walleye I picked up a pound of the 10 count scallops.

I have been doing a lot of scallops lately. They are so sweet and cook
so nicely I just kind of got on this kick of seeing what they would
accept as a base dish. Seems like they accept about everything. So today
I decided to break out a little palm sugar and go to work on the sweet
scallops with a sweeter still glaze!

To make this a balance I had to get some solids behind the palm sugar.
So a little thinking and the whole prep seems to appear in my mind. I
throw together the mise en place for the sauté reduction to start things

Basically I am using, Maui sweet onion, macadamia nuts, pineapple,
chopped crystallized dates, coconut, bamboo, and a decent size chunk of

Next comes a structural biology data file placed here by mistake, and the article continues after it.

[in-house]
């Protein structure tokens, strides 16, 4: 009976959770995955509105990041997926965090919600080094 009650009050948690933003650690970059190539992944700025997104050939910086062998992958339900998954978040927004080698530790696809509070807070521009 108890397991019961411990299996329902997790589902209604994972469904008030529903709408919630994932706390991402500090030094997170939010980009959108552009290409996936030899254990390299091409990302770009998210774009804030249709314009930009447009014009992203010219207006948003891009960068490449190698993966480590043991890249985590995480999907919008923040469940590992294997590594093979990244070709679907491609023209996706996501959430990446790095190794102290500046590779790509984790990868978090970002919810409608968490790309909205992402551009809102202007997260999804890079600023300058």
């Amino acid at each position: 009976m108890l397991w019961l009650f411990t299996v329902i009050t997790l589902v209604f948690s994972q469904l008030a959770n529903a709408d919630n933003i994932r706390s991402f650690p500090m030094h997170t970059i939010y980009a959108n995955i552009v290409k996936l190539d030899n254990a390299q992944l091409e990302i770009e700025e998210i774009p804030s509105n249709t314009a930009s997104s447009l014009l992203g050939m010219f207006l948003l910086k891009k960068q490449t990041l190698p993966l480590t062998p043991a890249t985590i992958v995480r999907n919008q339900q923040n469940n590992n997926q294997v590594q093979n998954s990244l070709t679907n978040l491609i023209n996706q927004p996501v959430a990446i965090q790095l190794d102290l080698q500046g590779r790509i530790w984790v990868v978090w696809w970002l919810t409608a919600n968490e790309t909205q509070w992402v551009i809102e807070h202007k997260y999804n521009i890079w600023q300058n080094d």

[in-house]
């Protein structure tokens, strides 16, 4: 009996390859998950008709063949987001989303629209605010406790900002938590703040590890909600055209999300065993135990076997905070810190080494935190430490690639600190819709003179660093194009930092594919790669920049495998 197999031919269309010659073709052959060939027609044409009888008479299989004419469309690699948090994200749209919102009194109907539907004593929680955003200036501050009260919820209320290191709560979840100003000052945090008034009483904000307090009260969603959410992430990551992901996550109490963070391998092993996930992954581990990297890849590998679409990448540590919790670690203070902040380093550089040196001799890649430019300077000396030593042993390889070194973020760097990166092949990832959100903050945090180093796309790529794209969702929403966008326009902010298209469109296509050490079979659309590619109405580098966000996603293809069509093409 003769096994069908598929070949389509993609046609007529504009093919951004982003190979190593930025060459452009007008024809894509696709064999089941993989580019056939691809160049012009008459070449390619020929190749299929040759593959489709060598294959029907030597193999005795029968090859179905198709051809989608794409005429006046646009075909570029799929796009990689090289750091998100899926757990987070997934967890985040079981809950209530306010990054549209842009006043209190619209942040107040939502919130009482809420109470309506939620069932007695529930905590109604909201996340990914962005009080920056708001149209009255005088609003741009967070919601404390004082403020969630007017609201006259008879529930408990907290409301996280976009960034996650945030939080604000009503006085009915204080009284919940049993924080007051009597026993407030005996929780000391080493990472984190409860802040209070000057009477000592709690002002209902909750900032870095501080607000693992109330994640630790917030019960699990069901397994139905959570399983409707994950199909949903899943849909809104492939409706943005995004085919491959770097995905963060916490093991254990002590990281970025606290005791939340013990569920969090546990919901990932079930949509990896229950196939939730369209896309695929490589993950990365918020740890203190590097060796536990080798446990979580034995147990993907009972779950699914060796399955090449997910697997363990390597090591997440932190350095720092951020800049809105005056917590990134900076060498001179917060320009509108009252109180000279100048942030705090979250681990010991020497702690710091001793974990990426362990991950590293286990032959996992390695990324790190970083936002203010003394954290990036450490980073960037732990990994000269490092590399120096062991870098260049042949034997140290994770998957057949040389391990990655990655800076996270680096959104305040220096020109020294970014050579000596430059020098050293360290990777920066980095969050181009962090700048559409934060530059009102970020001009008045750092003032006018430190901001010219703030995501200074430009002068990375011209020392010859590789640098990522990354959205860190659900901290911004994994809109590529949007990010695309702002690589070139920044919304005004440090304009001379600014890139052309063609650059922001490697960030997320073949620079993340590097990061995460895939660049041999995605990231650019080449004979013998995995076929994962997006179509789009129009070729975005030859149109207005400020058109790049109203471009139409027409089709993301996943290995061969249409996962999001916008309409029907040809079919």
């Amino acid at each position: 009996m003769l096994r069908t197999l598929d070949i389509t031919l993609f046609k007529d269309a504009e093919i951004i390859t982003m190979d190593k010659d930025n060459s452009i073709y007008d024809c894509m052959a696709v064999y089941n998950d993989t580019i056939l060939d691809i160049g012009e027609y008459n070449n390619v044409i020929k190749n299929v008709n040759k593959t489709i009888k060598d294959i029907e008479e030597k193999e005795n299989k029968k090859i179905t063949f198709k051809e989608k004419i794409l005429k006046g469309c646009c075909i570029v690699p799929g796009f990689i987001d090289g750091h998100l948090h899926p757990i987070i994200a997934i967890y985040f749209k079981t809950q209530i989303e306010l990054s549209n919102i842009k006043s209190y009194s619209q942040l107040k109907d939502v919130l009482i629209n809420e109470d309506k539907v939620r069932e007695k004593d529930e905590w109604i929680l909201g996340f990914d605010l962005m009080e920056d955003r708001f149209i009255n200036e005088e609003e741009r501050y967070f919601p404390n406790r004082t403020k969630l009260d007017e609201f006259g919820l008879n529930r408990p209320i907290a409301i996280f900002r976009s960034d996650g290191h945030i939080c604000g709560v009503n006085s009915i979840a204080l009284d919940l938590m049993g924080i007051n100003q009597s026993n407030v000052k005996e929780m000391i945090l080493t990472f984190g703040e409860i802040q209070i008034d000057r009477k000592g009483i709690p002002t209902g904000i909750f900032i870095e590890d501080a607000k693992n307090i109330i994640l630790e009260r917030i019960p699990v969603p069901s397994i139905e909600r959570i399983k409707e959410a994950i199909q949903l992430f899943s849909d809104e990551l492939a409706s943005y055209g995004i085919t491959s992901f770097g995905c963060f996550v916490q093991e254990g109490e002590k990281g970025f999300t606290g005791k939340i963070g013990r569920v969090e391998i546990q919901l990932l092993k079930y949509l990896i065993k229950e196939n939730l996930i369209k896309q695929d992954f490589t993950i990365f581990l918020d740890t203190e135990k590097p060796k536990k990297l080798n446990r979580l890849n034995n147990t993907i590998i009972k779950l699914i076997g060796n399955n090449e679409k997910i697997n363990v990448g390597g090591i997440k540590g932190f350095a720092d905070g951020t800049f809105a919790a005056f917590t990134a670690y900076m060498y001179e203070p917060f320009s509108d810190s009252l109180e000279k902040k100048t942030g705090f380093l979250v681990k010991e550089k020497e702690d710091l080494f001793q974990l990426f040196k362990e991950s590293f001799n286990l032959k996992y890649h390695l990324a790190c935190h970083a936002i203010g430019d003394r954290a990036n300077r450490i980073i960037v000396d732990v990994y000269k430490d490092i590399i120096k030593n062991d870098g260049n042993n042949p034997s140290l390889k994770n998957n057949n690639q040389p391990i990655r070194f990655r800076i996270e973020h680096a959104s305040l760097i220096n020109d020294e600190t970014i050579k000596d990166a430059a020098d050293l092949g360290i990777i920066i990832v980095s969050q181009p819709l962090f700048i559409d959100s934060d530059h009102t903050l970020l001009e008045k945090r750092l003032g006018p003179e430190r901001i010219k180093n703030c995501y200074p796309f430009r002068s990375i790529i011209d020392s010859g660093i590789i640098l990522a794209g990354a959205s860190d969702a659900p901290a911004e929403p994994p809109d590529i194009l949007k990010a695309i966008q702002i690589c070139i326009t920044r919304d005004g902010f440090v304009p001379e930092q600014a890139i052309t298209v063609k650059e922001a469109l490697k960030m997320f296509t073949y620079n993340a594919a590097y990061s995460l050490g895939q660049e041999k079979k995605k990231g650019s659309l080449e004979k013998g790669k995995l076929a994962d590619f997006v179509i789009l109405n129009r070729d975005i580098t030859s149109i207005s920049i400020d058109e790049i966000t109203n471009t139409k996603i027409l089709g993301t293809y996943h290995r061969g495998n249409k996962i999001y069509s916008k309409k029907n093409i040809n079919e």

palm sugar. Not shown cause it is already in the pan is a little dark
sesame oil.

First I sauté the macadamia nuts 'til they are starting to toast.

Then I pile in the rest of the mise en place to get things reducing and
flavors a blending!

This is basically an extraction process that will create two of the
finals I need to complete the dish. First it will create the palm sugar
sauce I need to marinate the scallops, that same sauce will also create
the mayonnaise that I will baste the scallops with and plate the scallop
with for final plating. It will also create the reduction I want to turn
into the solids for the scallop bed to be formed on the plates.

So first the reduction is drained into a pyrex mise cup for use in the
marinade and the mayonnaise.

The solids are returned to the heat where I add a microwaved sweet